BWBR Leadership Evolves with Promotion of New Generation

Starting to reflect the span of the generations that now characterize workplaces, BWBR’s leadership welcomed a new class of leaders in the past year who bring a diverse skillset and perspective to the team.

The seven newest members named principals at the 96-year-old firm all rose through the ranks in the firm: Melanie Baumhover, AIA, LEED AP; Ryan Johansen, AIA; Stefnee Trzpuc, CID, EDAC, LEED AP; Mike Meehan, AIA, LEED AP; Craig Peterson, AIA, LEED AP; Bruce Larson, AIA; and Terri Ulrick, AIA, LEED AP BD+C. The promotions bring representation from multiple areas of BWBR.

“Part of BWBR’s mission is to foster the development of our staff, and these promotions reflect our commitment to that mission,” said Peter G. Smith, FAIA, president and CEO. “More than that, they recognize the diverse perspectives and talents BWBR needs to react to an evolving landscape. Their presence on our leadership team makes us a stronger and better firm to fulfill our whole mission.”

In her 17-year career, Baumhover has focused on projects that have a dramatic impact on the health and wellbeing of individuals, from specialized treatment facilities to social services centers. Her work on centers that serve vulnerable populations looking for help and dignity have made her a thought leader in Human-Centered Safety® design. Originally from Waconia, Minn., Baumhover holds a bachelor’s degree and a master of architecture degree from the University of Minnesota.

Johansen, who has spent the last 13 of his 19-year career at BWBR, specializes in healthcare, designing for both large urban health systems and smaller community-based organizations. Influenced by his upbringing on in rural North Dakota, Johansen’s work is characterized by a commitment to crafting high-quality healing environments for the communities that they serve. A native of Mohall, N.D., Johansen graduated from North Dakota State University with degrees in architecture and environmental design.

Driven by a passion for problem solving through data analysis, Trzpuc leads BWBR’s design research and knowledge management program. Working with staff, she develops practice-based research projects and uses the findings to enhance design solutions for clients and foster knowledge sharing, both within and outside the firm. Trzpuc, a Washburn, N.D., native, received an interior design degree from North Dakota State University and a master’s degree in design from the University of Minnesota.

Meehan, a 24-year veteran of BWBR, combines his architecture background with a talent for professional development initiatives and project management processes. Meehan fosters staff development, identifying interests and passions of staff and aligning those with the needs of clients and project teams. He also leads initiatives to build diversity and identify new talent. A Cedar Falls, Iowa native, Meehan is a graduate of Iowa State University with a bachelor of architecture degree.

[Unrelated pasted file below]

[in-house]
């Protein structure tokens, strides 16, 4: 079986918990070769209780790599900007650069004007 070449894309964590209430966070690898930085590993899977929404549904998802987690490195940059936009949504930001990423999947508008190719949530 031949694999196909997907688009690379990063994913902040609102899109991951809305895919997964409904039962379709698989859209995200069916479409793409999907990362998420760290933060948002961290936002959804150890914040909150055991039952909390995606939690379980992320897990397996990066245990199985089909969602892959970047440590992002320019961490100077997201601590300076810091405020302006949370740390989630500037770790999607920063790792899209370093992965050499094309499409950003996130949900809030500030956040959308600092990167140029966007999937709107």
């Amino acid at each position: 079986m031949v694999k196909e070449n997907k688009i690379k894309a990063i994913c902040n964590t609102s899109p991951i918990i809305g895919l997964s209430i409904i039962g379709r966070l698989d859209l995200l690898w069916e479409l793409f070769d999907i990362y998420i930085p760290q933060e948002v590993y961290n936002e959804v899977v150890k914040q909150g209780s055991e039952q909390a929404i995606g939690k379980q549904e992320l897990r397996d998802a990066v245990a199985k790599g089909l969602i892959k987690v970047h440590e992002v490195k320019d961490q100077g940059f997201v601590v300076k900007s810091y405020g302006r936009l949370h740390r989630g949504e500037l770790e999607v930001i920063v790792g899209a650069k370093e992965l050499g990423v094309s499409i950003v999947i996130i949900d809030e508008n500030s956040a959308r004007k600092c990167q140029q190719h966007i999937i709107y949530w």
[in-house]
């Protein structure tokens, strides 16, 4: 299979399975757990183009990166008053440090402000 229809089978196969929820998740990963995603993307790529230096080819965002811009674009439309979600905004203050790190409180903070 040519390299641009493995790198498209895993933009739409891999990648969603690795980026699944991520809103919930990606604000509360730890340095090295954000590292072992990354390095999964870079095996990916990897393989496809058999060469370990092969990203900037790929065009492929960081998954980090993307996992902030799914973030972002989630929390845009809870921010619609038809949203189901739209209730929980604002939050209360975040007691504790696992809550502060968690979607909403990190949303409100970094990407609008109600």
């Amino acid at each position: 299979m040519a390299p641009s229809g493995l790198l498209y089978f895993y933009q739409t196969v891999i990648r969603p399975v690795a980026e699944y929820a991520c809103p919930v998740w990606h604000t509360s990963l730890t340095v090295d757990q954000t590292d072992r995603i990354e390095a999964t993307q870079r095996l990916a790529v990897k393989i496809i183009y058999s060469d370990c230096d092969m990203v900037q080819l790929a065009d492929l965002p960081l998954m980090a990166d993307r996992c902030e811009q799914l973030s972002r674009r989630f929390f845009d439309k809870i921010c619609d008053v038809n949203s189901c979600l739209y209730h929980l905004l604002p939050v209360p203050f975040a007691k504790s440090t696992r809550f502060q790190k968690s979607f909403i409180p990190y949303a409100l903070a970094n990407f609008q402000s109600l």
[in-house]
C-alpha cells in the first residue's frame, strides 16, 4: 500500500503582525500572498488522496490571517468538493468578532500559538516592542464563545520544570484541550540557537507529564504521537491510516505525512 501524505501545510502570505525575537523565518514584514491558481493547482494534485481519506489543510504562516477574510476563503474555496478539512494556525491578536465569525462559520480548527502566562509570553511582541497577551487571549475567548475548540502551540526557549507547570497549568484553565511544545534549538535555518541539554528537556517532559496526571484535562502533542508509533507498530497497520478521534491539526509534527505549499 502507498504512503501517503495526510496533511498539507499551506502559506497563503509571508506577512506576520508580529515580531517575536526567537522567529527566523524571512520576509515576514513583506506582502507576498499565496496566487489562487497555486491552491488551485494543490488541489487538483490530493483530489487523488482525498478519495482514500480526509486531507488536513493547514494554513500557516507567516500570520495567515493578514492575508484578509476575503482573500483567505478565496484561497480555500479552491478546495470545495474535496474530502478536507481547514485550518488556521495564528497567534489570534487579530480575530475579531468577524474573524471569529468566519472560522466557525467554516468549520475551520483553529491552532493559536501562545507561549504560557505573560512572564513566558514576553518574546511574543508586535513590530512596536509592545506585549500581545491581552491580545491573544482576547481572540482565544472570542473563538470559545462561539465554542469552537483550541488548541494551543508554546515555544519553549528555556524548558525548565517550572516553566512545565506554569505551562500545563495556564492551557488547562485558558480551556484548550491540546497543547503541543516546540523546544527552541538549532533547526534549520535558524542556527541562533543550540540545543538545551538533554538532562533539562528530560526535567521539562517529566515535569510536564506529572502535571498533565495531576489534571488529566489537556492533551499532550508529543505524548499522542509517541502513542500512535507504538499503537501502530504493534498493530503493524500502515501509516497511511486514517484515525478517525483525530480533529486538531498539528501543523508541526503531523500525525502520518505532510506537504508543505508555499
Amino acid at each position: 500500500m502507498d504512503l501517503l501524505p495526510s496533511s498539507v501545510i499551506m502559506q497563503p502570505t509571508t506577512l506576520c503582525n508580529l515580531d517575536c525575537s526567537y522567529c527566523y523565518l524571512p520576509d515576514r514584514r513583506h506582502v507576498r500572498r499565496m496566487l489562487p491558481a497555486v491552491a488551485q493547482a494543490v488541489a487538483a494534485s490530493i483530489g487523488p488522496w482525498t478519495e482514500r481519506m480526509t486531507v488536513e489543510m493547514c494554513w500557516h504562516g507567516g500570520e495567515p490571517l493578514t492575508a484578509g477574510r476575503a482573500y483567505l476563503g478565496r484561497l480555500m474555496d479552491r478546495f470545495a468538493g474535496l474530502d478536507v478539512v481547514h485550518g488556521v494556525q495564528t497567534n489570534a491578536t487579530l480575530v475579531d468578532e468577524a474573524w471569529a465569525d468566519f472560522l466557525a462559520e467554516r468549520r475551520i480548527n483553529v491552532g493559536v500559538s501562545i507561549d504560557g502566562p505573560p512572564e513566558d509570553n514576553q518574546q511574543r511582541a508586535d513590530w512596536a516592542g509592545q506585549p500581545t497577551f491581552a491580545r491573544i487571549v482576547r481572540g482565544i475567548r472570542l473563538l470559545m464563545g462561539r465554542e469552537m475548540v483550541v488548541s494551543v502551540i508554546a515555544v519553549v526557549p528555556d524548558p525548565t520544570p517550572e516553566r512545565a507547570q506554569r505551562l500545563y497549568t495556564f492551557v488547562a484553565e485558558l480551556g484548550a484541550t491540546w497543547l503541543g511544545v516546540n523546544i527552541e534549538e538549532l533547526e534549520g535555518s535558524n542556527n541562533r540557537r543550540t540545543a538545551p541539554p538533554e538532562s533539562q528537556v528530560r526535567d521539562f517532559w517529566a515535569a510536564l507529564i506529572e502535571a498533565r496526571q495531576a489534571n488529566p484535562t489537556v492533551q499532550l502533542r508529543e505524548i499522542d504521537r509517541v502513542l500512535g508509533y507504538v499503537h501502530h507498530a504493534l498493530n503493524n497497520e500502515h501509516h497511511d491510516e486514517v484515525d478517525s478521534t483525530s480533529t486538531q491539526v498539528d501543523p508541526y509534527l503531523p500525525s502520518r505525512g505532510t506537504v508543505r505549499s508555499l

A 27-year veteran designer who has spent the past 20 years at BWBR, Peterson has influenced the design of a variety of projects at the firm, from college residential halls and high-tech science buildings to hospitals, athletic facilities, and churches. More than a design philosophy, Peterson brings a design approach that engages stakeholders to develop a common vision and create ownership of a design solution. He is a native of Warren, Minn., and has degrees in architecture and environmental design from North Dakota State University.

Larson, who has spent the past 21 years of his 30-year career at BWBR, specializes primarily in managing and designing healthcare projects, large and small. With a reputation for attention to details, Larson’s work as an architect and project manager on community-oriented facilities is matched by his passion for enhancing the lives of residents who access services in those buildings. A native of Isanti, Minn., he is a graduate of North Dakota State University with degrees in architecture and environmental design.

A former in-house architect for the U.S. Army, Ulrick works on projects that push the boundaries of physics, engineering, bio-engineering, and medical device manufacturing. In her 12 years at BWBR she has designed clean rooms, laboratories, manufacturing spaces, and research centers that facilitate collaboration to lead to new discoveries and products. Ulrick earned a bachelor’s degree in architectural studies from the University of Illinois at Chicago and master of architecture degree from the University of Minnesota.

BWBR’s First Designers Earn WELL Accreditation

Recognizing the effects that the built environment has on human health, well-being, and performance, Jennifer Stukenberg, LEED AP, and Kate Poland, AIA, recently became BWBR’s first WELL Accredited Professionals (WELL AP). They join only a handful of design and construction professionals in the region to hold that credential.

Launched in 2014 by the International WELL Building Institute, the WELL Building Standard examines how design, operations, and behaviors within a space can be optimized for health and well-being. Developed over six years through scientific and medical research and literature on environmental health, behavioral factors, and demographic risk factors that affect health, the standards examine air, water, food, light, fitness, comfort, and mental health aspects of a building.